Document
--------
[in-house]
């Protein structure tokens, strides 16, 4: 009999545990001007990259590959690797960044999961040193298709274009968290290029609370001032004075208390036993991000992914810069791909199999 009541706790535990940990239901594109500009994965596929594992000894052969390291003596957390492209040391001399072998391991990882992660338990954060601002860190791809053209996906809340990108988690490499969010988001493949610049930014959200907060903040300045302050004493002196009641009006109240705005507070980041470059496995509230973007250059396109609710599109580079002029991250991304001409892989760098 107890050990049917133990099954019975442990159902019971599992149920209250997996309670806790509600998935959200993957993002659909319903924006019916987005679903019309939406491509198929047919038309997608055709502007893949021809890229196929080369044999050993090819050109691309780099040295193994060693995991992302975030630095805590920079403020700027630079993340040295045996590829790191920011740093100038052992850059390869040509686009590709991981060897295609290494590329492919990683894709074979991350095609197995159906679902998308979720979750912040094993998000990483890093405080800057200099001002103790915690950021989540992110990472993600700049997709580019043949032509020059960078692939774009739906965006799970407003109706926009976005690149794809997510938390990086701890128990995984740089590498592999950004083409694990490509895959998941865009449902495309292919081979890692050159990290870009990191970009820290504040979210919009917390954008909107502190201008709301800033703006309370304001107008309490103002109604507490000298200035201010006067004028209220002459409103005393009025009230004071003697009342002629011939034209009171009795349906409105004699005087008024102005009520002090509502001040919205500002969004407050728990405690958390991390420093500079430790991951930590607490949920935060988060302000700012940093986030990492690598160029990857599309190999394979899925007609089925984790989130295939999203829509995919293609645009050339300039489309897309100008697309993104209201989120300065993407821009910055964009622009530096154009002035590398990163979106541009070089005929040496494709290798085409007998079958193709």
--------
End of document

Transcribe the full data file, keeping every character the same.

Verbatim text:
[in-house]
């Protein structure tokens, strides 16, 4: 009999545990001007990259590959690797960044999961040193298709274009968290290029609370001032004075208390036993991000992914810069791909199999 009541706790535990940990239901594109500009994965596929594992000894052969390291003596957390492209040391001399072998391991990882992660338990954060601002860190791809053209996906809340990108988690490499969010988001493949610049930014959200907060903040300045302050004493002196009641009006109240705005507070980041470059496995509230973007250059396109609710599109580079002029991250991304001409892989760098 107890050990049917133990099954019975442990159902019971599992149920209250997996309670806790509600998935959200993957993002659909319903924006019916987005679903019309939406491509198929047919038309997608055709502007893949021809890229196929080369044999050993090819050109691309780099040295193994060693995991992302975030630095805590920079403020700027630079993340040295045996590829790191920011740093100038052992850059390869040509686009590709991981060897295609290494590329492919990683894709074979991350095609197995159906679902998308979720979750912040094993998000990483890093405080800057200099001002103790915690950021989540992110990472993600700049997709580019043949032509020059960078692939774009739906965006799970407003109706926009976005690149794809997510938390990086701890128990995984740089590498592999950004083409694990490509895959998941865009449902495309292919081979890692050159990290870009990191970009820290504040979210919009917390954008909107502190201008709301800033703006309370304001107008309490103002109604507490000298200035201010006067004028209220002459409103005393009025009230004071003697009342002629011939034209009171009795349906409105004699005087008024102005009520002090509502001040919205500002969004407050728990405690958390991390420093500079430790991951930590607490949920935060988060302000700012940093986030990492690598160029990857599309190999394979899925007609089925984790989130295939999203829509995919293609645009050339300039489309897309100008697309993104209201989120300065993407821009910055964009622009530096154009002035590398990163979106541009070089005929040496494709290798085409007998079958193709």